George Welshman Owens was born on August 29, 1786, and died on March 2, 1856. He was born in Savannah and attended school in Harrow England. After graduating from the University of Cambridge, he studied law in the office of Mr. Chitty. After studying in London, George returned to Savannah and passed the state bar. After practicing law for years, he was then elected as a Jackson Representative to the 24th United States Congress. He subsequently won reelection as a Democrat to the 25th Congress where he served from 1835 to 1839. After his congressional service, George returned to practicing law. When he died on March 2, 1856, he was buried in Laurel Grove cemetery.
The Owens Thomas house is a historic house turned museum, and is located in Savannah, Georgia. It was designated a National Historic Landmark in 1976. Building on the house started in 1816, and was completed by 1819. English architect William Jay designed the home from plans drawn up before he came to America. Before becoming the Owens Thomas house, the home was known as The Richardson House after its owner Richard Richardson. In 1830 politician George Welshman Owens purchased the home for $10,000, and lived there for several decades. Eventually, Geroge's granddaughter Margaret Thomas bequeathed the house to the Telfair Academy of Arts and Sciences, thus becoming the Owens Thomas House.
Credit: Google Earth
During the 1990's, renovations discovered numerous slave quarters, which today are the oldest and best preserved in the south. These quarters are the focus of the tours. The ceilings are painted a haint blue, which, according to Gullah culture, are used to deter ghosts and other malevolent spirits. These quarters also are known for having the largest swatch of haint blue paint in all of North America.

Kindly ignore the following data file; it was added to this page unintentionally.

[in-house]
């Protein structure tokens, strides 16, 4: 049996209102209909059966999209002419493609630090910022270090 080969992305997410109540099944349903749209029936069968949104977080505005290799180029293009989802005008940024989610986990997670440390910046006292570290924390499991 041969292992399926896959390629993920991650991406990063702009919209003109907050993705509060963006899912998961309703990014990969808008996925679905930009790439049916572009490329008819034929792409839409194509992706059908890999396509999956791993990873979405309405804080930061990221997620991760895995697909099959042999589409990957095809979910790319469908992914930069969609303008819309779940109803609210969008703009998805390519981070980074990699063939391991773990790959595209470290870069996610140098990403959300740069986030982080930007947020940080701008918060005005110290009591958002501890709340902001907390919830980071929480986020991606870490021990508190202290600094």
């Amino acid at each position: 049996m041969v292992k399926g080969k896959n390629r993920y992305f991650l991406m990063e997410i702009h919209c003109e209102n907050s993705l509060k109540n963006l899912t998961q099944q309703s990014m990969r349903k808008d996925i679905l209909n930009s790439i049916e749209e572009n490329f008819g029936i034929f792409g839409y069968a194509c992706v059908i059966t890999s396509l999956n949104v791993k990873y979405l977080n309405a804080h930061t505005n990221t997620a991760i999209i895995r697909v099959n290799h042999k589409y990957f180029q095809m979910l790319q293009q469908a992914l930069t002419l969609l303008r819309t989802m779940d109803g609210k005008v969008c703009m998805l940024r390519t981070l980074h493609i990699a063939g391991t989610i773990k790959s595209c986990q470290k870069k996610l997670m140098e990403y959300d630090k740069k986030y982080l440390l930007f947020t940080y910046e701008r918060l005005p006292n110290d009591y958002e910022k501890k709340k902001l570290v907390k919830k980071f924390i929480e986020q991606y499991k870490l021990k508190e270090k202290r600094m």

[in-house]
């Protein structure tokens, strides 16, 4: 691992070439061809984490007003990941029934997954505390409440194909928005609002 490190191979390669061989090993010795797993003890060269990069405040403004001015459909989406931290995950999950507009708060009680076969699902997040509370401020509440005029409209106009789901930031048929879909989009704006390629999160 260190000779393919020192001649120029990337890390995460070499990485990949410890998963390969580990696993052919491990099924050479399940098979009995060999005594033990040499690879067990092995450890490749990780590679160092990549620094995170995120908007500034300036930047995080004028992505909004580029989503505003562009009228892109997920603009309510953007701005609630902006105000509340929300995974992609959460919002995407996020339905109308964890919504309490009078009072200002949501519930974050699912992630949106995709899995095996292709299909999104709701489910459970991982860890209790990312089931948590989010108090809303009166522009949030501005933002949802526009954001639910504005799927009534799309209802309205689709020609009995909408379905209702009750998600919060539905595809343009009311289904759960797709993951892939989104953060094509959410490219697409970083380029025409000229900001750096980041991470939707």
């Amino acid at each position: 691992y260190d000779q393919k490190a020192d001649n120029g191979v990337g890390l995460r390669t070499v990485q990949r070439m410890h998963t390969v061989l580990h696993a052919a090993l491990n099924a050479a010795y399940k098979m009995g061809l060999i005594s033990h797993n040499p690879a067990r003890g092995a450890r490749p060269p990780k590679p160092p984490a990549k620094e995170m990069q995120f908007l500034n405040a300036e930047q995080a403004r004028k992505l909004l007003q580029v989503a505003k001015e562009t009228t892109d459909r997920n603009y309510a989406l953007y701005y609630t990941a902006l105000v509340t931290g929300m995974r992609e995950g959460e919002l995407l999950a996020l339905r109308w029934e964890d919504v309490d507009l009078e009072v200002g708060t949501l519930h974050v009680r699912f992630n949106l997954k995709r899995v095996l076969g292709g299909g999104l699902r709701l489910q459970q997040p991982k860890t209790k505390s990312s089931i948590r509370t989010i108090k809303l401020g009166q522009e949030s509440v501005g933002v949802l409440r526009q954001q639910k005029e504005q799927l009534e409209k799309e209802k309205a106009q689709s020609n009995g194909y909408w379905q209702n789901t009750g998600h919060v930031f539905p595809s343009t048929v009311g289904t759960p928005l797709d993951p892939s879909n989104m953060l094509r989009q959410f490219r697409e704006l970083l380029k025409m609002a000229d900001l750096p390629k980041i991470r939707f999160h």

When touring the Owens Thomas House, you are able to see the collection of furnishing and decorative arts from the English Regency period. There are also personal effects from the Owens family that date back to 1790. Such as English Georgian and American Federal furniture, early Savannah textiles, and Chinese Export porcelain. As well as 18th and 19th century art.
In the courtyard there is a small parterre garden that was redesigned by Savannah landscape architect Clermont Huger Lee in 1954. The formal garden was designed in 1820 English-American style, and Lee supervised the maintenance of the garden for 14 years.
William Jay was the architect for the Owens Thomas House. He was born on November 16, 1792, and died on April 17, 1837. His father William Jay Sr. was a stonemason, who later became a Congregationalist minister. In 1807, William Jay started apprenticing under the architect and surveyor David Riddall Roper. Besides the Owens Thomas House, Jay also designed many notable buildings, starting in London. His designs for Surrey Chapel Almshouses were exhibited at the Royal Academy in 1814. He also designed Dr. Fletcher's Albion Chapel in London. In December 1817 he moved to the United States, where he designed the Owens THomas House, the William Scarbrough House, Telfair Academy, and the original 1818 Savannah Theatre. He married Louise Coulson and had three children while living in Savannah. When the economy of Georgia collapsed in 1822, Jay took his family and moved back to England, where he worked mostly in Cheltenham. In 1983 he moved with his family to the island of Mauritius and found work as a civil engineer until his death at age 44.
How cool is it to not only read about history, but get to see it firsthand? If you enjoyed taking a look at The Owens Thomas House, take a look at Elena Gilbert’s house here.
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